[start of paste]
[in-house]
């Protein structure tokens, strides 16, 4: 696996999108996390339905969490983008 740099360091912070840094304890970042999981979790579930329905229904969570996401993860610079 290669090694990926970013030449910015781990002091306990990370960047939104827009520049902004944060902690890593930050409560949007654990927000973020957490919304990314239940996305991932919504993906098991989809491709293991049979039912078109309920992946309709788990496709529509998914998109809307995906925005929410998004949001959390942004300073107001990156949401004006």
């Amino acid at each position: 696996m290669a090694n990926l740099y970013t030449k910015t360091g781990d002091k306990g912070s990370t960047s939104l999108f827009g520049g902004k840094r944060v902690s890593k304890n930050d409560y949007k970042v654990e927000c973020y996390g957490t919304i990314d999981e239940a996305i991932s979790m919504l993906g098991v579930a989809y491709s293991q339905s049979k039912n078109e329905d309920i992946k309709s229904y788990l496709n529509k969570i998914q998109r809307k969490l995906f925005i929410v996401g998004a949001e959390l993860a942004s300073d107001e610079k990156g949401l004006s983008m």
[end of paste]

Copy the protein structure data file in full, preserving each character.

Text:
[in-house]
């Protein structure tokens, strides 16, 4: 696996999108996390339905969490983008 740099360091912070840094304890970042999981979790579930329905229904969570996401993860610079 290669090694990926970013030449910015781990002091306990990370960047939104827009520049902004944060902690890593930050409560949007654990927000973020957490919304990314239940996305991932919504993906098991989809491709293991049979039912078109309920992946309709788990496709529509998914998109809307995906925005929410998004949001959390942004300073107001990156949401004006």
């Amino acid at each position: 696996m290669a090694n990926l740099y970013t030449k910015t360091g781990d002091k306990g912070s990370t960047s939104l999108f827009g520049g902004k840094r944060v902690s890593k304890n930050d409560y949007k970042v654990e927000c973020y996390g957490t919304i990314d999981e239940a996305i991932s979790m919504l993906g098991v579930a989809y491709s293991q339905s049979k039912n078109e329905d309920i992946k309709s229904y788990l496709n529509k969570i998914q998109r809307k969490l995906f925005i929410v996401g998004a949001e959390l993860a942004s300073d107001e610079k990156g949401l004006s983008m």